What is the Sunday Assembly?
The Sunday Assembly is a global network of people who want to make the most of this one life we know we have. Is it the answer to cities with communities that have gone stale? Will it replace religion? And is it possible for religion and atheism to ever co-exist in peace?
About four months ago, my family and I visited this random church up in the Yorkshire Wolds where they live. Some of my parents’ friends suggested they have a look — not because any of us are religious, which we’re not, but because the building was beautiful. Inside, the walls were covered in stunning, intricate murals and gold leaf.
Perhaps 50+ years ago the whole community in the village would meet at the church each Sunday for talks, hymns, tea and cake. Now, however, the seats remained empty.
When I got back home, curious, I googled ‘non religious churches’ and found the following BBC article about the Sunday Assembly:
What happens at an atheist church? An “atheist church” in North London is proving a big hit with non-believers. Does it feel a bit like a new religion?
The Sunday Assembly describes itself as being “all the best bits of church, but with no religion, and awesome pop songs!” Their mission — to help everyone find and fulfil their full potential and make the most out of life.]
My morning at a Godless service
When my friend Amy suggested we check it out, I jumped at the chance — not because I’m an atheist, which I’m not, but because I’m a bit of an anarchist when it comes to religion. It’s a subject I’m fascinated by; however, personally, I dislike the accompanying rules which is the main reason why I could never — at least in this moment of time — be part of any religion.
I do, however, believe in a force/energy/entity that is greater than us, within us and everywhere on the planet and universe — the source of all life. I suppose when you put it like this, it sounds like I’m describing God, but I’m happy to just call it energy. I also have no interest in persuading other people to think the same as me — it’s just a belief.
Despite the fact that I’m not an atheist, I still enjoyed the Sunday Assembly and will go again. I think, certainly in cities like London, there’s a real need for communities and people to start connecting again. Plus, there’s no real group for people who want the community of a religion but without all the rules.
Unless you live in a village or you go to weddings of loved ones, rarely in cities, do we spend time as communities, where the age gaps are bridged and the sole purpose of meeting is to simply celebrate life and take pleasure in the everyday — something we all have in common.
Today, the Sunday Assembly today took place in Conway Hall in Holborn South London. As we waited to go in, co-founder Sanderson Jones enthusiastically greeted us, and everyone we met was really warm and friendly. There were certainly no feelings of ‘You shouldn’t be here’.The overall vibe was certainly vibrant and positive — not too dissimilar to a Gospel church I once visited in Alabama.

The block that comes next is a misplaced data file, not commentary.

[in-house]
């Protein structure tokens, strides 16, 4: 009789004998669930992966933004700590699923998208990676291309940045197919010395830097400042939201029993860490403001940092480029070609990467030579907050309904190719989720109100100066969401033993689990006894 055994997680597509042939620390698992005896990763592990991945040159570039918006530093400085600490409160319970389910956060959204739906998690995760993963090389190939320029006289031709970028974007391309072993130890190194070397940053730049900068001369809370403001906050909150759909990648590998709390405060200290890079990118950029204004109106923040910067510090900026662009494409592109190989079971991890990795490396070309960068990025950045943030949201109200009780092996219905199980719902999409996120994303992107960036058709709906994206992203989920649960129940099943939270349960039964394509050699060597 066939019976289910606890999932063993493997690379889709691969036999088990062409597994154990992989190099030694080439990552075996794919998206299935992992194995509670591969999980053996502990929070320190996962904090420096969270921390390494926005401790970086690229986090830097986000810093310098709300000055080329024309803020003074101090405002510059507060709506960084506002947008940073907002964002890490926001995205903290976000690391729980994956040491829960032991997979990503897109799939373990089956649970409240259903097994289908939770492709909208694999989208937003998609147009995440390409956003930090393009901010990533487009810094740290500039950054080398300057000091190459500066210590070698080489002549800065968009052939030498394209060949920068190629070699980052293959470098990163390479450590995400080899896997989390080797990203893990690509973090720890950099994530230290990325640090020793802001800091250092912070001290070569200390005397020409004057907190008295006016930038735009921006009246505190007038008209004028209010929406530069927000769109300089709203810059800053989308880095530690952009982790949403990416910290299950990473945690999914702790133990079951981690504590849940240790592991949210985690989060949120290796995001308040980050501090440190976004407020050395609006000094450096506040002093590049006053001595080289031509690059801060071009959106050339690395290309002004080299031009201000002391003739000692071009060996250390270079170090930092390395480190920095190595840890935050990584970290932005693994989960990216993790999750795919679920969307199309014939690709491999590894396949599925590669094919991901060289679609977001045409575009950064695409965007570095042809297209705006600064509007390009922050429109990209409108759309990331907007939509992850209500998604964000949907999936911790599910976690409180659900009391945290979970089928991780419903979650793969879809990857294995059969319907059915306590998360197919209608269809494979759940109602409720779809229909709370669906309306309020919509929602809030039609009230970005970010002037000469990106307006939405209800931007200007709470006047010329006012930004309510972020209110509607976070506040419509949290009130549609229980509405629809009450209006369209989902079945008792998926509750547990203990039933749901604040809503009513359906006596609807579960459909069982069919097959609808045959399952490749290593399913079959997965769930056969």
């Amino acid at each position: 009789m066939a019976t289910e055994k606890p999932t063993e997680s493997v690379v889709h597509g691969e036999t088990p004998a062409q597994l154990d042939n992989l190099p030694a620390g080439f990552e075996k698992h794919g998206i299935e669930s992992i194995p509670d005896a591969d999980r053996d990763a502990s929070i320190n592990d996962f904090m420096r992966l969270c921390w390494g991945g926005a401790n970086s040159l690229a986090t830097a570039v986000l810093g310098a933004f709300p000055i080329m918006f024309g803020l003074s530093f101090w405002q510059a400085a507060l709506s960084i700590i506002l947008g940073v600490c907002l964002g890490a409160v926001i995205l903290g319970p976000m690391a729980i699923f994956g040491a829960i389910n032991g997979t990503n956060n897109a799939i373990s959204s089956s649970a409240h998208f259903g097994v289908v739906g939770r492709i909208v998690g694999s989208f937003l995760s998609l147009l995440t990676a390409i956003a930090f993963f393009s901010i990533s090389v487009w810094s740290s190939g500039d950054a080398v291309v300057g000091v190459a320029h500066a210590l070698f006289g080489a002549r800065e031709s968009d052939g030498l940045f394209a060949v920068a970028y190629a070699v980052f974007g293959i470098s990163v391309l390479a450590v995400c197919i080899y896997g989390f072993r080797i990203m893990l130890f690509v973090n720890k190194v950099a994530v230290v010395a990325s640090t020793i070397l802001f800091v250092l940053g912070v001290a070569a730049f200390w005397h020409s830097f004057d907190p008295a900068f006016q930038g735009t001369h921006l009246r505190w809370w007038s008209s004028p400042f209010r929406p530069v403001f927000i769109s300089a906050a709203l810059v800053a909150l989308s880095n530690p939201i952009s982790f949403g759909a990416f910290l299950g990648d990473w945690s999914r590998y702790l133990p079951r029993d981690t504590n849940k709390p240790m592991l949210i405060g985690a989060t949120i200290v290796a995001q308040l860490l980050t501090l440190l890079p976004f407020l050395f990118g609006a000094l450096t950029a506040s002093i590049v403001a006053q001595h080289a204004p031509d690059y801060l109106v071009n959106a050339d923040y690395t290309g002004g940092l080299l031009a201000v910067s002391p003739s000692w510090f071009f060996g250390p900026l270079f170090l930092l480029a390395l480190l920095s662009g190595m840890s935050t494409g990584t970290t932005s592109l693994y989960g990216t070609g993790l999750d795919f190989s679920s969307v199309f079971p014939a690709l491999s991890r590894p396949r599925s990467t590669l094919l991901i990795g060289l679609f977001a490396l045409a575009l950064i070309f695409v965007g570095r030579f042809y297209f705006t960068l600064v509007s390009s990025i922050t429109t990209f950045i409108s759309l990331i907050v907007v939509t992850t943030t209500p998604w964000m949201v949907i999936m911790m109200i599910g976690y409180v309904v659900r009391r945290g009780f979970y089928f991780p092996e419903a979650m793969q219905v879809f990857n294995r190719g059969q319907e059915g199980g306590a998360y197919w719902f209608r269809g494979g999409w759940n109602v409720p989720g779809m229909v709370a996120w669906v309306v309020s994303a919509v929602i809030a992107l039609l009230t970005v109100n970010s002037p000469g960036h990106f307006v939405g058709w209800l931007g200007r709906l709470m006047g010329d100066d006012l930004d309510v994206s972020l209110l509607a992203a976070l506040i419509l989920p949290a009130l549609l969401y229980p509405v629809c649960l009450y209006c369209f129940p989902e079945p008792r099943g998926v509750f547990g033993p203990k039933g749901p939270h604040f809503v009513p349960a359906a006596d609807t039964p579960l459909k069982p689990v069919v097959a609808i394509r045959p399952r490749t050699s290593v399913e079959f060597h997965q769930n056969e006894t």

Today’s theme — Forgiveness
Each service has a theme — today’s was forgiveness. After a very upbeat and bouncy intro from Sanderson, we sang songs from Alanis Morissette, The Beatles and Oasis, listened to poetry about builders and love that made me laugh (Thank you Clair Whitefield), had a moment of contemplation and heard a fascinating talk on forgiveness by Marina Cantacuzino, founder of the Forgiveness Project.
Not dissimilar to a TED talk, Marina, passionately told the story of how she came to create the Forgiveness Project after seeing the father of a child who had died, hug the doctor who was responsible for her death. This moment, inspired her to collect stories of forgiveness from around the world.
On her website, The Forgiveness Project, Marina writes:
“Forgiveness is an inspiring, complex, exasperating subject, which provokes strong feeling in just about everyone. Having spent all of 2003 collecting stories of reconciliation and forgiveness for an exhibition of words and images which I created with the photographer, Brian Moody, I began to see that for many people forgiveness is no soft option, but rather the ultimate revenge. For many it is a liberating route out of victimhood; a choice, a process, the final victory over those who have done you harm.”
You can read more about the Forgiveness Project here:
Will the Sunday Assembly replace religion?
Personally, I don’t have a problem with what people choose to be — religious, atheist, agnostic, spiritual, unsure…I also don’t believe there’s a right answer. I do believe, however, it’s important to be respectful and create environments so we can talk about our beliefs without feeling we’re wrong, being sinful or just damn right crazy.
So,will the Sunday Assembly replace religion? Probably not, but then why should it? What I do think it’s doing though, is creating more empathy, compassion and connectedness in cities that have lost their sense of community and individuals who may be feeling lost in a world that sometimes seems like it has no meaning or heart.
Aren’t these all the underlying messages of religion without all the rules? With this in mind, if you set off on a spiritual path, will you inadvertently find God anyway as some religious people may say? And finally, perhaps if we all just laughed a bit more and stopped taking ourselves and our beliefs so seriously, we’d all get on a little better regardless of what we believe.